Yevgeniy Khaldei, the Ukraine-born soviet photographer, underwent through World War 2 side by side with soldiers. He walked half of Europe and documented many historical events on the road from Murmansk to Berlin, ending up his WW2 adventure with the ‘Raising a Flag over the Reichstag’.
The ruins of cities, soldiers during battles, rare moments of rest and fun, civilians who have lost everything, many deaths. Photographer pictured everything he saw without caring about the censorship of totalistic propaganda.
Raising a Flag over the Reichstag is featured in Top 100 most influential photos in history, according to Times magazine.
The photo of Raising a Flag over the Reichstag is often compared with Raising the Flag on Iwo Jima, and they have a lot in common: both were made not in the actual date of victory, both became symbols of the fall of Axis regime and its supporters, and both became art objects.
The backstage of the Raising a Flag over the Reichstag is quite simple: a photographer arrived in Berlin one day after the actual Victory flag was already there. The whole Reichstag was then studded with Soviet flags of victory. Khaldei did not find the very moment that is shown in the famous photograph, and he staged it. When he saw a clear point of view, Khaldei asked random soldiers were walking nearby to put the flag, pretending it’s the first time. These soldiers were Aleksei Kovalev from Kyiv, Abdulkhakim Ismailov from Dagestan, and Leonid Gorychev from Minsk. At that moment, Reichstag was burning, half the dome was gone, and two of four sculptural towers were still in the place. On a pedestal of one of these towers, the Khaldei took his picture. Choosing a good composition, he shot on two film rolls with his Leica 3 with a 35mm f3.5 lens camera. The fact that the photo was staged did not bother anyone.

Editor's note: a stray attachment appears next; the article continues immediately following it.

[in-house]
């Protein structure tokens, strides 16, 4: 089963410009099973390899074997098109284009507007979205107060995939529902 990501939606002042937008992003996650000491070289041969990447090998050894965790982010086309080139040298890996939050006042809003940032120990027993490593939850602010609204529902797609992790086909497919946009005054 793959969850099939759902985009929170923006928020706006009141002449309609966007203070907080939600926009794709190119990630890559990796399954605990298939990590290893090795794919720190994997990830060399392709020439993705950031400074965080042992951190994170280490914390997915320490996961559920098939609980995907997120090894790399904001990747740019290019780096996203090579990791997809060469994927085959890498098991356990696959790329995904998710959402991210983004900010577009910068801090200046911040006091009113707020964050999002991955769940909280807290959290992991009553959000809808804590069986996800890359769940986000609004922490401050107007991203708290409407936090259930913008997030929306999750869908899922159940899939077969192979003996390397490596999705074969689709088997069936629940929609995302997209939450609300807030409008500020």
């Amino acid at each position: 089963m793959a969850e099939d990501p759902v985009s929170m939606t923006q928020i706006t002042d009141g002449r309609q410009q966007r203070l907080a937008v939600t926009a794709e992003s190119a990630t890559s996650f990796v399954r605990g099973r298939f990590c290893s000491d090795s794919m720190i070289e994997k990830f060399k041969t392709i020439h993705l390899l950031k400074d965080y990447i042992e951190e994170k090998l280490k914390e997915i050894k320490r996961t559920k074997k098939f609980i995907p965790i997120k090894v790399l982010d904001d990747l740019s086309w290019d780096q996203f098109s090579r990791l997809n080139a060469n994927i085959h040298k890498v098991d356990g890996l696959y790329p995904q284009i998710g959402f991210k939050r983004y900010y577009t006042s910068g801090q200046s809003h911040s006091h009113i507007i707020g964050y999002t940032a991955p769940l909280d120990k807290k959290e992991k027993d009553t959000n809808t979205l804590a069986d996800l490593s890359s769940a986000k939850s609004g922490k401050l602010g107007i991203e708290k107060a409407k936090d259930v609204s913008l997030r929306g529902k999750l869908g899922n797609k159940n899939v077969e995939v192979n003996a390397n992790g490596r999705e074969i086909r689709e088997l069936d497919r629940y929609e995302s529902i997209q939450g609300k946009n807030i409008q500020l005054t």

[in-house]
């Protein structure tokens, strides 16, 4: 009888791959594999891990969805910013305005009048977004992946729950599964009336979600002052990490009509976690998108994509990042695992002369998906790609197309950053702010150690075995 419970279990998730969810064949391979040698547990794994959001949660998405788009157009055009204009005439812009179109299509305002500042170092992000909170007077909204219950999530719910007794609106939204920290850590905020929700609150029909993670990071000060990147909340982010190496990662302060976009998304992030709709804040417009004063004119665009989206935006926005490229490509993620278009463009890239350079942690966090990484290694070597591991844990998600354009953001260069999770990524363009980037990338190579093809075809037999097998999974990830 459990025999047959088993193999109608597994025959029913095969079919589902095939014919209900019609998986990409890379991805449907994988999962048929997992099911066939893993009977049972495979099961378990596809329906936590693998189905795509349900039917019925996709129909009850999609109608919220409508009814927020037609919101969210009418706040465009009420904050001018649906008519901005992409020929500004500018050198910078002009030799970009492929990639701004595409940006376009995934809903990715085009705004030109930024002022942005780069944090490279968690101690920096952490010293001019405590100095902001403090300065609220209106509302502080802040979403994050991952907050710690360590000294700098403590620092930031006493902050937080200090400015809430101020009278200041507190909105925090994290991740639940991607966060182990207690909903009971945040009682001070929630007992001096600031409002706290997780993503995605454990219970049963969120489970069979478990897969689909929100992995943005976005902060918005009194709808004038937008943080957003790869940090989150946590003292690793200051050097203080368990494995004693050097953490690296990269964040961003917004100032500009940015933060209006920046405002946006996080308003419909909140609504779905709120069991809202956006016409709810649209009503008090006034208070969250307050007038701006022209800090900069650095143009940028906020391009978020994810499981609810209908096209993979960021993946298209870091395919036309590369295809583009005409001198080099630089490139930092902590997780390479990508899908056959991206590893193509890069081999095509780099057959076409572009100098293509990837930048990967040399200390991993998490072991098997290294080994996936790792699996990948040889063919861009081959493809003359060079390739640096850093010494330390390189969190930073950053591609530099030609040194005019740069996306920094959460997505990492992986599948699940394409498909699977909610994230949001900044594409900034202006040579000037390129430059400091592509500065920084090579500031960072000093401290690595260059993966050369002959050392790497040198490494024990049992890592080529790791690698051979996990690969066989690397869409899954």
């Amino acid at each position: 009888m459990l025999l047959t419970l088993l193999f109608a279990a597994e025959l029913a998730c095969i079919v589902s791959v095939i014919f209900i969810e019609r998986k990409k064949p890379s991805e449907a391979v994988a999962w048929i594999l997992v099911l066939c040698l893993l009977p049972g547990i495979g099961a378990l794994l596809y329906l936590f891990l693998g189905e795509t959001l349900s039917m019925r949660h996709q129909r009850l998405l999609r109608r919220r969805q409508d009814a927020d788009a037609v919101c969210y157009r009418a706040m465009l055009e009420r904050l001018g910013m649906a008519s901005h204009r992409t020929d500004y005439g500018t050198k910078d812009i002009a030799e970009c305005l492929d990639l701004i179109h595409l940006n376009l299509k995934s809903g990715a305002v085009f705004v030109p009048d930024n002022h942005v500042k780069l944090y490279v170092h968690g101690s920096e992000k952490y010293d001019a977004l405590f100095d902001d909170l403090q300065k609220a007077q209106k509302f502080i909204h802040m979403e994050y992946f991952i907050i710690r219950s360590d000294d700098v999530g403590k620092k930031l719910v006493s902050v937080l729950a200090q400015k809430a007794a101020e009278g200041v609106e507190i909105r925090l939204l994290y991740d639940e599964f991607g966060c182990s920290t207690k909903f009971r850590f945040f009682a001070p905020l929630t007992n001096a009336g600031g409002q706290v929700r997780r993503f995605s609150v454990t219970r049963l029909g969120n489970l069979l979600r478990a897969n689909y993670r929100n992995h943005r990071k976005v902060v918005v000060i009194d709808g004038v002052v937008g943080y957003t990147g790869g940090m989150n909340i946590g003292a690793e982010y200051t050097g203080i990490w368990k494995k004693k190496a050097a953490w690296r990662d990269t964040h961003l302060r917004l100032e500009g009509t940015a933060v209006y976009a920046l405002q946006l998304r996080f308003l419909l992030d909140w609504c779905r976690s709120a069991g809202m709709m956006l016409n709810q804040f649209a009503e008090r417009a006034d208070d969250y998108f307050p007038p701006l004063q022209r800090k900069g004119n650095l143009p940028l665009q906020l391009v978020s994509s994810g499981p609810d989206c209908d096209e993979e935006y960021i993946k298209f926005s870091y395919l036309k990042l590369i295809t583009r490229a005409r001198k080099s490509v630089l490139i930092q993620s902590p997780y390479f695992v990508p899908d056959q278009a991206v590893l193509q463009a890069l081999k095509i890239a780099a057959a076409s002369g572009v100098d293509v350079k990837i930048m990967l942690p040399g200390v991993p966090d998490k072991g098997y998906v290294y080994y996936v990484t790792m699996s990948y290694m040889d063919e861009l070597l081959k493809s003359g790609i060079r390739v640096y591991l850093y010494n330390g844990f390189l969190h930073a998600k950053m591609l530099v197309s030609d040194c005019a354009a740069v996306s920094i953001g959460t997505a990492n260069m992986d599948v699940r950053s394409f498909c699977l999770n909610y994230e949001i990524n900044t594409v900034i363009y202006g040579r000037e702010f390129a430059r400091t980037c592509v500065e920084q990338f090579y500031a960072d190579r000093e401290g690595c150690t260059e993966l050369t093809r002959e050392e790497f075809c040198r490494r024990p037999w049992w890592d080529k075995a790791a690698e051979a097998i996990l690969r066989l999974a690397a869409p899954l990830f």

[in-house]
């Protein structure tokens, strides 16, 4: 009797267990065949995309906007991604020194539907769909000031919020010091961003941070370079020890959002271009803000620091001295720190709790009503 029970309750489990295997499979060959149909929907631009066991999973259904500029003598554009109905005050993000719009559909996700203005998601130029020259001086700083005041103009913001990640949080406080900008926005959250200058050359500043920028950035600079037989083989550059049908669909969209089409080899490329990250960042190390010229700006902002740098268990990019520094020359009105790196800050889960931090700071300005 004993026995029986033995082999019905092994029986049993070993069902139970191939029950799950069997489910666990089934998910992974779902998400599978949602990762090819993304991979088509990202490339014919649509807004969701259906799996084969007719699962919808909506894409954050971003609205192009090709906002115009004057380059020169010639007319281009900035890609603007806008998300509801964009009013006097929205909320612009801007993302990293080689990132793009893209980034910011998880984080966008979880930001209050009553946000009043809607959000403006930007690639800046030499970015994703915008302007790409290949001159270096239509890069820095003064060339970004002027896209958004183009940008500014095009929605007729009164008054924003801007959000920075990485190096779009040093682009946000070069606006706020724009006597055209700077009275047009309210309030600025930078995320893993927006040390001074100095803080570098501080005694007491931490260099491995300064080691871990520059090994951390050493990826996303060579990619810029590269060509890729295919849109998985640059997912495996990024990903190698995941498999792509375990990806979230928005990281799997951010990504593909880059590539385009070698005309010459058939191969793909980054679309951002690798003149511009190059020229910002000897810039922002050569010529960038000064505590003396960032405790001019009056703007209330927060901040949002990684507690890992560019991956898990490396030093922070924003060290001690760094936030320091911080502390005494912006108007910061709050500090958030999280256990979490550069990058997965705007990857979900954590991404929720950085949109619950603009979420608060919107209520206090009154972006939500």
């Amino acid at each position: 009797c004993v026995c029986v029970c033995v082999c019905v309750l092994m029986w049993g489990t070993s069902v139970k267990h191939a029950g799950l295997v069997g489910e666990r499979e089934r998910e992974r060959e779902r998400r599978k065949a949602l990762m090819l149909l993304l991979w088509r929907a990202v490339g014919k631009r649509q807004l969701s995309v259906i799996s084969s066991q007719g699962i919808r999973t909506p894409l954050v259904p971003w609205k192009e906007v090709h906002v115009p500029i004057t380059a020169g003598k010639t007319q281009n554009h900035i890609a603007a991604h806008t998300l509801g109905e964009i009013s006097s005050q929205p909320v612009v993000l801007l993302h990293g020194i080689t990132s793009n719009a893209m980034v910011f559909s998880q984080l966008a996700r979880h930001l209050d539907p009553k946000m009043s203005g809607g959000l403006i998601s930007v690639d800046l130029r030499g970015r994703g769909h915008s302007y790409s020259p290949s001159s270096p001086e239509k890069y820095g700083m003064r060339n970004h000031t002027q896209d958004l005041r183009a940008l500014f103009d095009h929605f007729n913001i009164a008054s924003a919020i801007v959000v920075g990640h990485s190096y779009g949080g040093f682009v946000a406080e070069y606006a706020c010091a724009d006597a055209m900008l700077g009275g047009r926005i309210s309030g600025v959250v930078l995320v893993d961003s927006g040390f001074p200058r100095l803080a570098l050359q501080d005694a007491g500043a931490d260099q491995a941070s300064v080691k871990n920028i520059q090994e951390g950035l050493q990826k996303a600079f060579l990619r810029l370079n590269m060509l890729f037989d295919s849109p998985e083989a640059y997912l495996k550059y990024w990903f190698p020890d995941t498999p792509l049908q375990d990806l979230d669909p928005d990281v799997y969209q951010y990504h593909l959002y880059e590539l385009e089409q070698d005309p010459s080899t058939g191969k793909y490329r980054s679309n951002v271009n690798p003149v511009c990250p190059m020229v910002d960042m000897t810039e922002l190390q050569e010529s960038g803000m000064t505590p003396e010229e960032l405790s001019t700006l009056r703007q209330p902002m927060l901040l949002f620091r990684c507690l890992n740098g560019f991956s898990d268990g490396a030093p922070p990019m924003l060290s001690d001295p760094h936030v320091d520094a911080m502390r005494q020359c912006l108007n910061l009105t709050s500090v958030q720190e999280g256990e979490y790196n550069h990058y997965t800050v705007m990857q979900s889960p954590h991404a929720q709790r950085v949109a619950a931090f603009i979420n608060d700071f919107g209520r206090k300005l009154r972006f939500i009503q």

The flag was made by Khaldei’s distant relative, Israel Kishitser, a tailor by profession from the fabrics of three tablecloths he took in some canteen.
Before publication on 13 May 1945 in the Ogonyok magazine, it was hardly edited: retouchers added drama to the composition with heavy dark clouds over Berlin on the backstage.
Except for such noticeable changes, also, the image of the soldier was edited: he had two watch-looking-like devices. To avoid scandal with blaming for marauding, one object (probably hand compass) was removed from the soldier’s hand.
Yevgeny Khaldei wasn’t prized for his photos in the USSR, but his exhibitions in Europe were very popular. In 1995 he received the Médaille of Chevalier of The Ordre des Arts et des Lettres in France.